If you are currently taking heart medication, simply look at the details about your drug to find out which category it falls into. Then read below to learn a bit more about what you are taking. Statin Drugs - Overall, statin medication can be expected to lower LDL cholesterol concentration by an average of 68 mg/dL if taken for several years. Research shows that statins can reduce your risk of a heart attack by about 60 percent and your risk of stroke by 17 percent.(1) However, the risk reduction in minimal in the first year of use. The downside is that statins lower LDL cholesterol by blocking an enzyme that makes mevalonate, a precursor to both cholesterol and co-enzyme Q10 (CoQ10). CoQ10 is vital to heart health, and deficiency has been associated with fatigue, muscle weakness and soreness, and heart failure. Because statin drugs block production of CoQ10, they also lead to CoQ10 deficiency, a fact that has been well established in human trials. Therefore, long-term statin use can very dangerous. Just how serious these problems are is somewhat unknown. The major trials of statin drugs excluded those with class 3 and 4 heart failure, thus avoiding the chances of seeing an increase in death from congestive heart failure from statin medication.(2)
Other symptoms associated with statins include dizziness, headache, extreme fatigue, swelling of the ankles, muscle aches, fatigue, and suppressed immunity. Additionally, statins can be dangerous if taken with high levels of long-acting (time-release) vitamin B3 (niacin). Thiazides, Beta-Blockers, and Calcium Channel Blockers - All these categories of drugs produce similar reductions in blood pressure, averaging a 5.5 point drop with standard drug doses. Unlike statins however, the reduction happens quickly. Beta-blocker drugs counter our normal stress response, which raises blood pressure. The greatest possible reduction in risk occurs from using combinations of these blood pressure-lowering drugs in low dose combination, in some cases, reducing deaths from stroke and heart disease by half.(3) On the downside, negative side effects are common—especially for beta-blockers—and include extreme fatigue, confusion, sleep disturbances, dizziness, sexual dysfunction, gastrointestinal complaints, and vivid dreams. And the higher the dose, the worse the side effects.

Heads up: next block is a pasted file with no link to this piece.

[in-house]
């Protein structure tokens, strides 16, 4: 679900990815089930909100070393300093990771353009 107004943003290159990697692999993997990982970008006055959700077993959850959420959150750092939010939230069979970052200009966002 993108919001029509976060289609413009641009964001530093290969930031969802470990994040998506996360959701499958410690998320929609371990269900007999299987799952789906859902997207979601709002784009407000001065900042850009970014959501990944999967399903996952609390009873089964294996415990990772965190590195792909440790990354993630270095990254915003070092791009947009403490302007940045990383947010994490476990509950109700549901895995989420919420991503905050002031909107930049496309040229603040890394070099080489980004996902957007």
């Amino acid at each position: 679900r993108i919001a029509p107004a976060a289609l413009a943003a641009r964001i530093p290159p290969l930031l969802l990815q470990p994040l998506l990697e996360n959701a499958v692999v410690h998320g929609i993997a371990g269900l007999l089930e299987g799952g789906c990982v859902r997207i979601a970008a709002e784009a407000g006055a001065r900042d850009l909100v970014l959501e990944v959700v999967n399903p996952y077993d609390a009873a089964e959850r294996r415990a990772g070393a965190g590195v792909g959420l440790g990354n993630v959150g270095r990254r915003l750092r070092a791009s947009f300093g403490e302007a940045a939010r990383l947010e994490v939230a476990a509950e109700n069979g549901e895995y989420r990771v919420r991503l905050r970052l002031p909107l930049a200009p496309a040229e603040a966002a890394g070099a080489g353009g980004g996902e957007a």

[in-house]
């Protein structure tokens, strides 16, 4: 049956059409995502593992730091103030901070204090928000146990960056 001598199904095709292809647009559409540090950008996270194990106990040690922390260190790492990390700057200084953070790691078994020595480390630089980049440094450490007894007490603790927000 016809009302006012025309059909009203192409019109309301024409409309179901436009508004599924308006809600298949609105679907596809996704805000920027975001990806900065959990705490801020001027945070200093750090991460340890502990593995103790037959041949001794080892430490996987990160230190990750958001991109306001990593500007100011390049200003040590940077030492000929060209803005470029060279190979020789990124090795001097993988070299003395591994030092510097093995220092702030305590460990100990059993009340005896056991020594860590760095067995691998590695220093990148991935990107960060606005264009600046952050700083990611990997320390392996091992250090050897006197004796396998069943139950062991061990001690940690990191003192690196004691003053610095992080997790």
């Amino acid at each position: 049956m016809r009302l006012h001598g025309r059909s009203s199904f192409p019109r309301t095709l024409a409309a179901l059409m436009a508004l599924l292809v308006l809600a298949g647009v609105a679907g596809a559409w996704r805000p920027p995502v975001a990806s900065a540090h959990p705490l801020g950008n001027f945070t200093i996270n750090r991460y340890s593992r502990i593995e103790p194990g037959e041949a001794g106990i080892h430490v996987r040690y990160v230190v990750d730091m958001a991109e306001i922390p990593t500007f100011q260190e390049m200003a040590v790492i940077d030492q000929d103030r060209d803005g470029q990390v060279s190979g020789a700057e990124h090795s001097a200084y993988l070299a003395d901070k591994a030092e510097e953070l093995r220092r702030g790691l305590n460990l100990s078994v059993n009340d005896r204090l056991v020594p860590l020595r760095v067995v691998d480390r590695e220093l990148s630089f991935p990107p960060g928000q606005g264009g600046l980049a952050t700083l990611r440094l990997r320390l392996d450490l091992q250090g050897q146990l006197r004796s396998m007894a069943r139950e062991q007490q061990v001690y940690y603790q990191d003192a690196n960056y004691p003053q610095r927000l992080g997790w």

Much older people, pregnant women, and individuals with renal or thyroid disease should be especially cautious about taking beta-blockers, and use the lowest dose possible to get their blood pressure under control. Like statin drugs, beta-blockers also deplete CoQ10. Just be sure that you don’t stop taking your beta-blockers cold turkey, as this could precipitate angina, high blood pressure, or even a heart attack. Heparin, Warfarin (Coumadin,) and Aspirin - These drugs are often recommended if you have a blood clotting problem or have had a heart attack or stroke. Warfarin is particularly effective if you’ve had an embolic stroke, an extensive heart attack, or have mechanical heart valves. Aspirin is less effective for preventing clots and strokes, particularly in women and those over 75. The major side effect of these drugs is excessive bleeding, such as eye and brain hemorrhages, blood in the urine, and bleeding gums.
Warfarin can also cause weakness, cold sensations, itchy skin, fever, and abdominal discomfort. And aspirin has its own can of worms. It causes gastrointestinal bleeding and should be avoided if you have gut problems, a history of hemorrhagic stroke, bleeding ulcers, hemorrhoids, or ......